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Robgoren

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  • Makers and Takers

  • The Rise of Finance and the Fall of American Business
  • Written by: Rana Foroohar
  • Narrated by: Rachel Fulginiti
  • Length: 13 hrs and 25 mins
  • Unabridged
  • Overall
    4.5 out of 5 stars 2
  • Performance
    5 out of 5 stars 2
  • Story
    4.5 out of 5 stars 2

Eight years on from the biggest market meltdown since the Great Depression, the key lessons of the crisis of 2008 still remain unlearned - and our financial system is just as vulnerable as ever. Many of us know that our government failed to fix the banking system after the subprime mortgage crisis. But what few of us realize is how the misguided financial practices and philosophies that nearly toppled the global financial system have come to infiltrate all American businesses, putting us on a collision course with another cataclysmic meltdown.

  • 5 out of 5 stars
  • Well-Written, Enlightening and Disturbing

  • By Robgoren on 2019-01-18

Well-Written, Enlightening and Disturbing

Overall
5 out of 5 stars
Performance
5 out of 5 stars
Story
5 out of 5 stars

Reviewed: 2019-01-18

Makers and Takers is an eye-opening examination of the corruptive forces of the financial sector, our lapdog government completely captured by lobbyists, and the devastating cost of privatizing bank profits and socializing losses. Well-written and well-narrated.

  • A Midsummer Night's Dream (Adaptation)

  • Written by: William Shakespeare, Mary Lamb
  • Narrated by: Bart Wolffe
  • Length: 42 mins
  • Unabridged
  • Overall
    5 out of 5 stars 1
  • Performance
    5 out of 5 stars 1
  • Story
    5 out of 5 stars 1

Bart Wolffe reads Mary Lamb's tale of A Midsummer Night's Dream, based on Shakespeare's work. Music by David Moore and the Berlin Philharmonic Orchestra performing Felix Mendelssohn's A Midsummer Night's Dream.

  • 5 out of 5 stars
  • A Short Tale with Lavish Production

  • By Robgoren on 2019-01-13

A Short Tale with Lavish Production

Overall
5 out of 5 stars
Performance
5 out of 5 stars
Story
5 out of 5 stars

Reviewed: 2019-01-13

Bart Wolffe's wonderful narration, accompanied by fantastic classic music, has resulted in a majestic rendition of Lamb's retelling of Midsummer Night's Dream.

  • Fed Up

  • An Insider's Take on Why the Federal Reserve Is Bad for America
  • Written by: Danielle DiMartino Booth
  • Narrated by: Danielle DiMartino Booth
  • Length: 9 hrs and 57 mins
  • Unabridged
  • Overall
    3.5 out of 5 stars 5
  • Performance
    3.5 out of 5 stars 5
  • Story
    3.5 out of 5 stars 5

In the early 2000s, as a Wall Street escapee writing a financial column for the Dallas Morning News, Booth attracted attention for her bold criticism of the Fed's low interest rate policies and her cautionary warnings about the bubbly housing market. Nobody was more surprised than she when the folks at the Dallas Federal Reserve invited her aboard. Figuring she could have more of an impact on Fed policies from the inside, she accepted the call to duty and rose to be one of Dallas Fed president Richard Fisher's closest advisors.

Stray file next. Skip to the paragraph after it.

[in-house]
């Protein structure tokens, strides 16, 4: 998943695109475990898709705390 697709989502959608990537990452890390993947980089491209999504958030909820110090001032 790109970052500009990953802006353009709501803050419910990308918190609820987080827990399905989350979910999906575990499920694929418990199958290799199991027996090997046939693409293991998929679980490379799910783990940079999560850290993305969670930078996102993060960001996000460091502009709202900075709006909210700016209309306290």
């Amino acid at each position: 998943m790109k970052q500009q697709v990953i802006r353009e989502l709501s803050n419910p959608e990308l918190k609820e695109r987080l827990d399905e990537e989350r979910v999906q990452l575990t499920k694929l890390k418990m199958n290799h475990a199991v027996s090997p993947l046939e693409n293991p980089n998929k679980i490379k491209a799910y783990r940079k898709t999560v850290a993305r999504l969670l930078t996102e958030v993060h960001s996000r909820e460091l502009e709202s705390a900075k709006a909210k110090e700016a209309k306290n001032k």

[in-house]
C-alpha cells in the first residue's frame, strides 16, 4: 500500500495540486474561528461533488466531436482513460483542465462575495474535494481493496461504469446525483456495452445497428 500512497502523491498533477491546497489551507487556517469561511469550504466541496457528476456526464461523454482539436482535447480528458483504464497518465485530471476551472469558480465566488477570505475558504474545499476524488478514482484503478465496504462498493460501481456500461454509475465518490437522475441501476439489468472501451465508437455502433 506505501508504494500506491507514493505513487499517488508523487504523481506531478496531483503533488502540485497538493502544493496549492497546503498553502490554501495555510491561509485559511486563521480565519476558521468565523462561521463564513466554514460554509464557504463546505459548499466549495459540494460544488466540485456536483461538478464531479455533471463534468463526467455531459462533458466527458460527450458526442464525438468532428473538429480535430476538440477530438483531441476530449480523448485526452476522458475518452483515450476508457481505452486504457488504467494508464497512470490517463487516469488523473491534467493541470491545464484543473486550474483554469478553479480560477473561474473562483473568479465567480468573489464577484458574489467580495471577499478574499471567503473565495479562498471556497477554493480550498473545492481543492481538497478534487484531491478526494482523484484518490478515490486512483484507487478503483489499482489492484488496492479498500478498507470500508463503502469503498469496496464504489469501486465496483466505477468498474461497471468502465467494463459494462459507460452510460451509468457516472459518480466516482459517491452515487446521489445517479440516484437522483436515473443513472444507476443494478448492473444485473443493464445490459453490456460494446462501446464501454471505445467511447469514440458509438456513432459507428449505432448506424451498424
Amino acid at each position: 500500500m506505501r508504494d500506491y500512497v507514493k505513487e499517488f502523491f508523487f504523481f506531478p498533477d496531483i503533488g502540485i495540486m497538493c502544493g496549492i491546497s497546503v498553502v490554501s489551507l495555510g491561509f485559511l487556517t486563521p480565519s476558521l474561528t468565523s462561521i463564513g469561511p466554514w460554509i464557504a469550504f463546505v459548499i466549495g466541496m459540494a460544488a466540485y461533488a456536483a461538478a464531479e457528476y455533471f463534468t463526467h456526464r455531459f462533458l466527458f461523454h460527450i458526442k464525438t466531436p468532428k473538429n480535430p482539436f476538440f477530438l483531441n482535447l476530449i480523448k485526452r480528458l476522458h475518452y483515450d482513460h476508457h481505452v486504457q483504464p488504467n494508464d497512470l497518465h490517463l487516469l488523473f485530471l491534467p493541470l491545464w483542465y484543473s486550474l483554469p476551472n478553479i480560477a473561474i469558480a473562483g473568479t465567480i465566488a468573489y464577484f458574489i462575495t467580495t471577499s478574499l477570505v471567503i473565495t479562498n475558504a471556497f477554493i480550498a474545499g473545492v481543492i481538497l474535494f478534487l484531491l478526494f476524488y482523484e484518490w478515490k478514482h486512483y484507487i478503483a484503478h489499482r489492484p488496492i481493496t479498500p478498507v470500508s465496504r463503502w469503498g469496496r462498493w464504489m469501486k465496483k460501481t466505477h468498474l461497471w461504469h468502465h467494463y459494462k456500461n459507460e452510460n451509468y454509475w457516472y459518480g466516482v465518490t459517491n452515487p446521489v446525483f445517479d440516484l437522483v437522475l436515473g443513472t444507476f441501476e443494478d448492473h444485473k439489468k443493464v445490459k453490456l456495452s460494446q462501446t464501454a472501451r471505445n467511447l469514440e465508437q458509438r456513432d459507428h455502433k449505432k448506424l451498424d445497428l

• 1 out of 5 stars
  • Revealing but Flawed

  • By Robgoren on 2018-12-18

Revealing but Flawed

Overall
1 out of 5 stars
Performance
1 out of 5 stars
Story
2 out of 5 stars

Reviewed: 2018-12-18

Fed Up is occasionally rich with insight into the inner workings of the Fed. But with the author embedded in its inner circle for a decade, the book frequently suffers from a lack of objectivity, reading at times like an exculpation of the banking system, and a glorification of the so-called financial wizards who brought the world back from the brink, with whom Booth is far too enamoured. In her world, the collapse of 2008 was rooted in shadow banking, a New York Fed captured by Goldman Sachs, and mostly irresponsible borrowers. Lehman's Dick Fuld and JP Morgan's Jamie Dimon receive a thick coat of revisionist paint that not only whitewashes their crimes, but seem to transform them (Fuld, in particular) into victims - martyrs to the cause of global economic salvation. In fact, Booth completely omits Fuld's Repo 105s from the narrative, an accounting trick that amounted to massive fraud. The writing is often self-absorbed, egotistical, and ham-fisted, with "phew!" and "gulp!" punctuating dramatic moments. Bankers and hedge fund managers, along with their fictitious capital, are held up as the great infallible engines of capitalism, and as such, should remain immune to debt monetizing and government meddling. Booth never explains how this would work when capitalists invariably flee to the Nanny State when bubbles burst, but she does take the time to deliver a snide potshot at Bernie Sanders, "an avowed socialist," in her words. If you want a deeper, non-varnished look at what really happened in 2008, I suggest reading the works of Matt Taibbi or Nomi Prins.